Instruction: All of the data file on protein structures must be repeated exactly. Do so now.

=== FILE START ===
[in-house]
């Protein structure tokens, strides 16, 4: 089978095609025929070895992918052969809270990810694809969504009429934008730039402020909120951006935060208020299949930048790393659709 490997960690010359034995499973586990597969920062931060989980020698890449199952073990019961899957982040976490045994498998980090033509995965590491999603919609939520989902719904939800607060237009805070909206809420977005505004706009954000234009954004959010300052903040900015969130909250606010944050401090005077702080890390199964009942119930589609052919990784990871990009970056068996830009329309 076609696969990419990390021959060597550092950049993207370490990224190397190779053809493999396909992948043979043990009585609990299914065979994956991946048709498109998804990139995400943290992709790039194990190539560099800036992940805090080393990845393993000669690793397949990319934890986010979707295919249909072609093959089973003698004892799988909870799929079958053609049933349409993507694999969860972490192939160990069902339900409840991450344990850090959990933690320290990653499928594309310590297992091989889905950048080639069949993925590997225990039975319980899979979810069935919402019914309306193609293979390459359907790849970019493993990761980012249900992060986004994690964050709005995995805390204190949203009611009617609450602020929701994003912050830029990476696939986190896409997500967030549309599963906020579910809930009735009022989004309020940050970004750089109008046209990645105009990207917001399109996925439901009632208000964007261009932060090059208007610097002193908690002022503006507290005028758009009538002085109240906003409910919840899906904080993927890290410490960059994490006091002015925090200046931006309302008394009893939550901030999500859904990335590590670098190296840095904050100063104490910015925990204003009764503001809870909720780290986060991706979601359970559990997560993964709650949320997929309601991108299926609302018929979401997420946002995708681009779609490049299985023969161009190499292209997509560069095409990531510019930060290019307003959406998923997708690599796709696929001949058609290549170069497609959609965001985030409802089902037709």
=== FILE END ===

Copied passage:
[in-house]
């Protein structure tokens, strides 16, 4: 089978095609025929070895992918052969809270990810694809969504009429934008730039402020909120951006935060208020299949930048790393659709 490997960690010359034995499973586990597969920062931060989980020698890449199952073990019961899957982040976490045994498998980090033509995965590491999603919609939520989902719904939800607060237009805070909206809420977005505004706009954000234009954004959010300052903040900015969130909250606010944050401090005077702080890390199964009942119930589609052919990784990871990009970056068996830009329309 076609696969990419990390021959060597550092950049993207370490990224190397190779053809493999396909992948043979043990009585609990299914065979994956991946048709498109998804990139995400943290992709790039194990190539560099800036992940805090080393990845393993000669690793397949990319934890986010979707295919249909072609093959089973003698004892799988909870799929079958053609049933349409993507694999969860972490192939160990069902339900409840991450344990850090959990933690320290990653499928594309310590297992091989889905950048080639069949993925590997225990039975319980899979979810069935919402019914309306193609293979390459359907790849970019493993990761980012249900992060986004994690964050709005995995805390204190949203009611009617609450602020929701994003912050830029990476696939986190896409997500967030549309599963906020579910809930009735009022989004309020940050970004750089109008046209990645105009990207917001399109996925439901009632208000964007261009932060090059208007610097002193908690002022503006507290005028758009009538002085109240906003409910919840899906904080993927890290410490960059994490006091002015925090200046931006309302008394009893939550901030999500859904990335590590670098190296840095904050100063104490910015925990204003009764503001809870909720780290986060991706979601359970559990997560993964709650949320997929309601991108299926609302018929979401997420946002995708681009779609490049299985023969161009190499292209997509560069095409990531510019930060290019307003959406998923997708690599796709696929001949058609290549170069497609959609965001985030409802089902037709």